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January 1940


Author Affiliations

From the Department of Thoracic Surgery and the Laboratory of Neuropathology, Philadelphia General Hospital.

Arch Surg. 1940;40(1):24-42. doi:10.1001/archsurg.1940.04080010027004

Postoperative complications of many types have long commanded the respectful attention of surgeons. Among the most serious, and the least well understood, are those which affect the central nervous system. Motor paralyses occurring in persons of the older age groups after operations have long been considered a coincidental accident having no direct connection with the operation. Such complications in younger persons have usually been looked on as the result of embolism from the operative site. Sudden death during or immediately after operation has been ascribed to cerebral embolism or to individual idiosyncrasy to the anesthetic. Prolonged coma, convulsions or psychic disturbances occurring during or shortly after operation have been commonly considered the result of the toxic effects of the anesthetic or of the "toxemia" arising from the condition requiring operation.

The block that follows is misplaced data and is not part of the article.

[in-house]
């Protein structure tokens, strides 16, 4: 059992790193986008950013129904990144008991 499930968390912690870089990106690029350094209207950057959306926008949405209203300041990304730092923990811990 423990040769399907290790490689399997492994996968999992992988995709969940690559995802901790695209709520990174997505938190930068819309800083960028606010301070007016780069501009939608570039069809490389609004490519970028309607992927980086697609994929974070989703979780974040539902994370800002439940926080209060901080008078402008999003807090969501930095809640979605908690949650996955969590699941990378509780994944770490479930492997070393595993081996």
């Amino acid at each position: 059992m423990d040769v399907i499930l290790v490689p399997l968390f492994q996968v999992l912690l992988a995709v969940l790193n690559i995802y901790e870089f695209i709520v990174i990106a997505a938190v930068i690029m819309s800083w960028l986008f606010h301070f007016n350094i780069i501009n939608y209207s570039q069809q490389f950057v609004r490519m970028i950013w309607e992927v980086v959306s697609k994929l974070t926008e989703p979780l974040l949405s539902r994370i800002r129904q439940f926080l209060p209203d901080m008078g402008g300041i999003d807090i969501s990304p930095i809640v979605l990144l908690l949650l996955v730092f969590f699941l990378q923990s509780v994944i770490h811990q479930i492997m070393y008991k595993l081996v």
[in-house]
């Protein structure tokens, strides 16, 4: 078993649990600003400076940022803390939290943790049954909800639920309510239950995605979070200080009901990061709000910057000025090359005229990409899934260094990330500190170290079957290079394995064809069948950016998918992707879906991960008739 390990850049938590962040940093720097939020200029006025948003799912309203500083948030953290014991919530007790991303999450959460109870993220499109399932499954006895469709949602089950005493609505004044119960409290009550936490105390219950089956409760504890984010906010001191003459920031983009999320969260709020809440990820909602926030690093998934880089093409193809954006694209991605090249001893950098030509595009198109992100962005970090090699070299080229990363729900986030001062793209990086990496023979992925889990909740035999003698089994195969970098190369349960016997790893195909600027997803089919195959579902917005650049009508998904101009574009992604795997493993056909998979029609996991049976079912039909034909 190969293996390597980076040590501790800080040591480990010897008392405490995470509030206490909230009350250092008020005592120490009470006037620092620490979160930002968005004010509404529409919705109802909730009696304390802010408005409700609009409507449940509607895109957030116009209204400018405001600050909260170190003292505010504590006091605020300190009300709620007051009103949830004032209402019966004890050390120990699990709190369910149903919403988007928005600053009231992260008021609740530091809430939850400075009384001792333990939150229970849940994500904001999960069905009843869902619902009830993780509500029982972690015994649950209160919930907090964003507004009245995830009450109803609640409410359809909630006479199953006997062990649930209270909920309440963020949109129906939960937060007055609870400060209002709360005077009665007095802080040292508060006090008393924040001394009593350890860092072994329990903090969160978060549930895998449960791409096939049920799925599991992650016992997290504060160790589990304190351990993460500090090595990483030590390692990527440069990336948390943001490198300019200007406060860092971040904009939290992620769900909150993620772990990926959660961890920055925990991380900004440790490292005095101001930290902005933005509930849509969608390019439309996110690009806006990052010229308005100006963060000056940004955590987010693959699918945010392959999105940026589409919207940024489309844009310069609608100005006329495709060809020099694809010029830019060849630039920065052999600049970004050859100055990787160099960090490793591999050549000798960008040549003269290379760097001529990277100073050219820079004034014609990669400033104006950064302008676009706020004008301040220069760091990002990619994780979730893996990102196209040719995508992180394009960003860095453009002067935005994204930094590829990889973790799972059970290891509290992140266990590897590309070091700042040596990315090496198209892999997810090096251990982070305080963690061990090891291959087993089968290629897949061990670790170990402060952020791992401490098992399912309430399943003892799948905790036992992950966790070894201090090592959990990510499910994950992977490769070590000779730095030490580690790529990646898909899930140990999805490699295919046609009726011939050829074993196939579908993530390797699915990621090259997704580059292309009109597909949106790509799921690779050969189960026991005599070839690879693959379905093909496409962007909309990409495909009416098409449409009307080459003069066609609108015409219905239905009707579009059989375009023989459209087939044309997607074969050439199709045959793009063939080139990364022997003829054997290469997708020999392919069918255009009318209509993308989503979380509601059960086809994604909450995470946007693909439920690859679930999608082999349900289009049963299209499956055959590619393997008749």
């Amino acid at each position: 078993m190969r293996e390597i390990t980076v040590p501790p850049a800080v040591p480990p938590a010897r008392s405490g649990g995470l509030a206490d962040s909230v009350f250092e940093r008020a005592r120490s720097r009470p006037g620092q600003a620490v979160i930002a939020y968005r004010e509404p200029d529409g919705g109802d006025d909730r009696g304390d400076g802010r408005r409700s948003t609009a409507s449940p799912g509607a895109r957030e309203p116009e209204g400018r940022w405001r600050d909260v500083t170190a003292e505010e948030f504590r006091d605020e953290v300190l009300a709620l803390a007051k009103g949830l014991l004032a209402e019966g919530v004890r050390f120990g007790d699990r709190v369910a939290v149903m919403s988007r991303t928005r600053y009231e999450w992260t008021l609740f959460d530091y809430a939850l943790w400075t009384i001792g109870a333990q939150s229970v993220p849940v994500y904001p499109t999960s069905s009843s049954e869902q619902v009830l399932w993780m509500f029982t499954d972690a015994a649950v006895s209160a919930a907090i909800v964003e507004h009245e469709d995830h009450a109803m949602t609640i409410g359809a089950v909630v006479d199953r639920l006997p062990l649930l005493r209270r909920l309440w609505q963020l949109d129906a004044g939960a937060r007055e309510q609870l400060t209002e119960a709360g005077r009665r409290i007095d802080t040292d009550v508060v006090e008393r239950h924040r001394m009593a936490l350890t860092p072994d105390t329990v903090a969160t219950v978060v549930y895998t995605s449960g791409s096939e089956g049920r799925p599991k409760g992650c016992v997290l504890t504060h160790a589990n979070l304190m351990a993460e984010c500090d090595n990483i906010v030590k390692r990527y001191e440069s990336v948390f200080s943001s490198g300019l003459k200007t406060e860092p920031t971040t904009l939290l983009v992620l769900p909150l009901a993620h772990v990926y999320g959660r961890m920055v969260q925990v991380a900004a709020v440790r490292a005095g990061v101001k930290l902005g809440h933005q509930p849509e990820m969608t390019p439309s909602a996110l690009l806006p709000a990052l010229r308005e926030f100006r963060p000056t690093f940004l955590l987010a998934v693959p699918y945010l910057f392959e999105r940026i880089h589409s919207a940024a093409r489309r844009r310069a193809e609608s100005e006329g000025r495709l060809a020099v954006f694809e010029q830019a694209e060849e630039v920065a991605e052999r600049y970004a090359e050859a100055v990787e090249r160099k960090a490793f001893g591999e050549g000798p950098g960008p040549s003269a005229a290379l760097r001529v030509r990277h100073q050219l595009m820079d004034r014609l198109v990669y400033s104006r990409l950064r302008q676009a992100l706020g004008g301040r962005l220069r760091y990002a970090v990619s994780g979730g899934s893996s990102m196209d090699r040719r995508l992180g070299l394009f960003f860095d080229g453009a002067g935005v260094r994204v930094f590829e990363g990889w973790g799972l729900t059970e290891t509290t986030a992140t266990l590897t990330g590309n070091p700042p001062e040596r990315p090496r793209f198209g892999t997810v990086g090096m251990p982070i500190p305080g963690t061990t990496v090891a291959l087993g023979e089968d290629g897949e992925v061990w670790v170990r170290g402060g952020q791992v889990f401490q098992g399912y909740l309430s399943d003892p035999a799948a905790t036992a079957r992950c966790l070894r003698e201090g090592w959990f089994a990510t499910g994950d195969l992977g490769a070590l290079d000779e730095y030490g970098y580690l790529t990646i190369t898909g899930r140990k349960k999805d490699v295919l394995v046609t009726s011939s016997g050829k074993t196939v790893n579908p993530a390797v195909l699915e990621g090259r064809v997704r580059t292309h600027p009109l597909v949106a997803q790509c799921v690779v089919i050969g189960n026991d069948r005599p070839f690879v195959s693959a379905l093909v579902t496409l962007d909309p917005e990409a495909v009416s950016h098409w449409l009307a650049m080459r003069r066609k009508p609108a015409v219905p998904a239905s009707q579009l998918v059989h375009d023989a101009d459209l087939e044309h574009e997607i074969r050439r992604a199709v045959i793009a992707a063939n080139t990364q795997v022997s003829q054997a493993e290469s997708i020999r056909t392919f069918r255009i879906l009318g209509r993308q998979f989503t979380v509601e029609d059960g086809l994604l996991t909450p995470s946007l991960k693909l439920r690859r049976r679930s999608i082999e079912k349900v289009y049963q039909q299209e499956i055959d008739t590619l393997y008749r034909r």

In this paper we wish to show that the cerebral complications of various types encountered after surgical operation may be

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